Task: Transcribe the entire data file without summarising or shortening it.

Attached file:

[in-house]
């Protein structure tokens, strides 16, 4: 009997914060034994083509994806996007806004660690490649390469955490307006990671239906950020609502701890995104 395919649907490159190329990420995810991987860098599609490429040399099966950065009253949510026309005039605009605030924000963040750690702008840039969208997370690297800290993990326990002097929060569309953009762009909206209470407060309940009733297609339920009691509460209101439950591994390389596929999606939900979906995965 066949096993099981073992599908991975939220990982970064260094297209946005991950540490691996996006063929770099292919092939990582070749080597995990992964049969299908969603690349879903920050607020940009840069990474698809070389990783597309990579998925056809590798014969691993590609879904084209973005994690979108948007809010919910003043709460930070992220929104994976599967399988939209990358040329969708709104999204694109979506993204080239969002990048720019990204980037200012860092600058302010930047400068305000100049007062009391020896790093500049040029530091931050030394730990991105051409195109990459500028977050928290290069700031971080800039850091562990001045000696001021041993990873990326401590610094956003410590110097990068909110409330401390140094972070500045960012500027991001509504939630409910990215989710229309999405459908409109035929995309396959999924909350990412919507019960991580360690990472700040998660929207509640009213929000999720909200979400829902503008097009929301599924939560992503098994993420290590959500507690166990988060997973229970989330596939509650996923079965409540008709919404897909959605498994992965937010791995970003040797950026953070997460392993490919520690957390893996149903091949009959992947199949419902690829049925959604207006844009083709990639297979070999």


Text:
[in-house]
């Protein structure tokens, strides 16, 4: 009997914060034994083509994806996007806004660690490649390469955490307006990671239906950020609502701890995104 395919649907490159190329990420995810991987860098599609490429040399099966950065009253949510026309005039605009605030924000963040750690702008840039969208997370690297800290993990326990002097929060569309953009762009909206209470407060309940009733297609339920009691509460209101439950591994390389596929999606939900979906995965 066949096993099981073992599908991975939220990982970064260094297209946005991950540490691996996006063929770099292919092939990582070749080597995990992964049969299908969603690349879903920050607020940009840069990474698809070389990783597309990579998925056809590798014969691993590609879904084209973005994690979108948007809010919910003043709460930070992220929104994976599967399988939209990358040329969708709104999204694109979506993204080239969002990048720019990204980037200012860092600058302010930047400068305000100049007062009391020896790093500049040029530091931050030394730990991105051409195109990459500028977050928290290069700031971080800039850091562990001045000696001021041993990873990326401590610094956003410590110097990068909110409330401390140094972070500045960012500027991001509504939630409910990215989710229309999405459908409109035929995309396959999924909350990412919507019960991580360690990472700040998660929207509640009213929000999720909200979400829902503008097009929301599924939560992503098994993420290590959500507690166990988060997973229970989330596939509650996923079965409540008709919404897909959605498994992965937010791995970003040797950026953070997460392993490919520690957390893996149903091949009959992947199949419902690829049925959604207006844009083709990639297979070999």